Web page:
Carl Plansky as reviewed by Brice Brown
Survey exhibitions draw their strength from being the better porridge: not too hot and not too cold, they contain just the right amount of work representing an easily digestible cross-section of an artist’s output. For this reason, these shows have the unique ability to provide an overview of an artist’s development sufficient enough for the viewer to discern larger, more general aesthetic trends and patterns –– as well as ideological or theoretical agendas –– while simultaneously sharpening the viewer’s focus on the specific nature of each piece and how it relates one-to-one with the other works on view. It’s a recipe ripe with the potential to bat away preconceived or too-comfortable notions of an artist’s work, unveiling newfound ways to experience its multifarious layers.
This survey of Carl Plansky’s work is both revelatory and deeply consoling. On the one hand, witnessing the tenacity of Planksy’s nervy, unwavering dedication to the craft and history of painting –– often in opposition to the ever-shifting trends declaiming it as old news –– imparts a warming sense of comfort in the knowledge that old-school notions of willful purpose, the heroic gesture, and salvation found through brave individualism (ideals for which Abstract Expressionist artists like Willem de Kooning vehemently championed) still have a place in contemporary art and are still worth fighting for. On the other hand, being afforded the chance to see and assess a range of Plansky’s work has the delightfully unexpected, though confusingly counter-intuitive, effect of providing an escape from the seduction of the lush surfaces of his paintings.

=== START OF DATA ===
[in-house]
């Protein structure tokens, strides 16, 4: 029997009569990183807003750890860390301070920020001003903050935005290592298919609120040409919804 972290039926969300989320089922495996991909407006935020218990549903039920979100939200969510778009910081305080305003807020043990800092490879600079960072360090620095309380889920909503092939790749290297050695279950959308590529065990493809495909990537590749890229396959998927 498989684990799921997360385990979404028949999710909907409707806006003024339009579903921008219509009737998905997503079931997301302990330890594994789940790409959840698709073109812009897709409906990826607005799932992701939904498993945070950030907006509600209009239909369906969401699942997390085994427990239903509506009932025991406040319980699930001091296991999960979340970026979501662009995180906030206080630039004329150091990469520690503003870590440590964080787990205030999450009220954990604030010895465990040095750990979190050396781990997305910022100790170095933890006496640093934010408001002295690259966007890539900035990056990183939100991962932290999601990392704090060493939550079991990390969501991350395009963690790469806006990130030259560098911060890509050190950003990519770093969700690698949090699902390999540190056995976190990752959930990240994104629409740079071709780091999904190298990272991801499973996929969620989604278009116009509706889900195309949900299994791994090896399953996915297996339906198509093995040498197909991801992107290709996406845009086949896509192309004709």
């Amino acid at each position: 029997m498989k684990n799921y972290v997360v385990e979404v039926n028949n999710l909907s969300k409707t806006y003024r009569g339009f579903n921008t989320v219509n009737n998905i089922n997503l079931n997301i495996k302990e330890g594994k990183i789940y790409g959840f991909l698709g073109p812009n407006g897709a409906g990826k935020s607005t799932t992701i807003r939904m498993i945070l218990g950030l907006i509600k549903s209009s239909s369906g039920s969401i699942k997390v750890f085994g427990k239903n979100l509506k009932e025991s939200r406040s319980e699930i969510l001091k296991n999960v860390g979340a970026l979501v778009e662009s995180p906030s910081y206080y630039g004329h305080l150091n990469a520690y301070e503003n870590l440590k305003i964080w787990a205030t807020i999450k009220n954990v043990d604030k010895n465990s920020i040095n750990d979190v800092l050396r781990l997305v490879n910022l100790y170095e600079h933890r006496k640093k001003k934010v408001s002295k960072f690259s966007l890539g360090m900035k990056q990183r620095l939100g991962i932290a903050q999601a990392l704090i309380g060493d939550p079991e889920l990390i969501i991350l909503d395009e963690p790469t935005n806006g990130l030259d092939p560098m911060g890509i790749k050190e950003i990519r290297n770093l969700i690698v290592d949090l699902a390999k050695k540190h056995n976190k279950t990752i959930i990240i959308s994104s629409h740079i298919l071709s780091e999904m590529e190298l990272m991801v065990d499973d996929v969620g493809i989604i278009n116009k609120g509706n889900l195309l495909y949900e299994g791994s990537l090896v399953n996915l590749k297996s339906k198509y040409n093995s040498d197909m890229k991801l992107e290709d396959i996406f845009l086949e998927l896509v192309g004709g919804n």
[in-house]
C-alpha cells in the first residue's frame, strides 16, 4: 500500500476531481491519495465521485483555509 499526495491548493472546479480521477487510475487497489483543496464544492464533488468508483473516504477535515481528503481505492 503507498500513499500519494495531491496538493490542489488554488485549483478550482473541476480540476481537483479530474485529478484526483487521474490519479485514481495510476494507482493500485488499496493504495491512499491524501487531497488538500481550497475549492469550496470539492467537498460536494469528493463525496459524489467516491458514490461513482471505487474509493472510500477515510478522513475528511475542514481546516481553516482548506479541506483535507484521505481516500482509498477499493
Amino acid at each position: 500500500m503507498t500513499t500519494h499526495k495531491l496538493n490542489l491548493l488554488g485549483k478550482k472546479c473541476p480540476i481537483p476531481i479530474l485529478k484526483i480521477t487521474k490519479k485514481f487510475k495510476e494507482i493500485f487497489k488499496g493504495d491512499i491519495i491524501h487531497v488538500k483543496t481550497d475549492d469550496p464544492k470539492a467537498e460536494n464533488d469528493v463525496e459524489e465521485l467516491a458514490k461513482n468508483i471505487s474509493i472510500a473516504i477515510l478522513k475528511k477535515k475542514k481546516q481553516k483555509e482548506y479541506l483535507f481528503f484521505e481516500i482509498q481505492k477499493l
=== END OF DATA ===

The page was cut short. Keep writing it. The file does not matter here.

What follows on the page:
The crusty, juicy mounds of pigment, the ballet of facile mark-making, the curious luminosity of light and the vividness of color are all deeply essential components of the work, and indeed few artists can pull off such satisfyingly frenetic tornadoes of materiality like Plansky. But moving beyond these seductive come-ons clarifies the paintings’ subject matter in the viewer’s mind, opening up the work to reveal the kooky narratives, hidden worlds and life lessons which add rich textures to the viewer’s overall experience.
For Plansky, the triumvirate of the traditional motifs of still life, landscape, and human figure has been a lucrative source of inspiration. When he uncomfortably overextends a rose’s stem –– stretching it out to its maximum reach and then flash-freezing it in space so it hovers, jittering like an agitated cartoon –– Plansky is not simply taking compositional license. He is exposing the animated life of things. Each petal, leaf, stem and vase has its own distinct personality and identity, hinting at the interconnectivity of all living (and non-living) objects.
In Plansky's landscapes we see a portrait of our complex relationship to nature, one that is equal parts awe, terror, claustrophobia and love. The paintings' tightly sprung compositions reveal an understanding that in the blink of an eye nature can turn from a sleepy idyll into a destructive, unstoppable force, only to return back to a state of rest. These landscapes not only embody timely metaphors for how our actions can and are adversely impacting the environment, but they bring us face to face with the fragility and unpredictability of our own life.
Plansky's paintings of figures are smart hybrids of refined 19th century academic figure studies with portraits decumenting the very genesis of human life. Limbs posed in classic stances are at once liquid and solid, seemingly unsure if they are supposed to remain flexh or dissolve and transmute into another state of being. With these paintings, Plansky shows us in a very visceral manner how the body is strong, sensual, handsomely proportioned and pleasing to the eye, and yet is forever destined to rot, decay and cease to be. It's a beautiful, if slightly melancholic, challenge to the viewer to fully occupy and enjoy their coporeal selves, and by extension to fully embrace their day-to-day existence.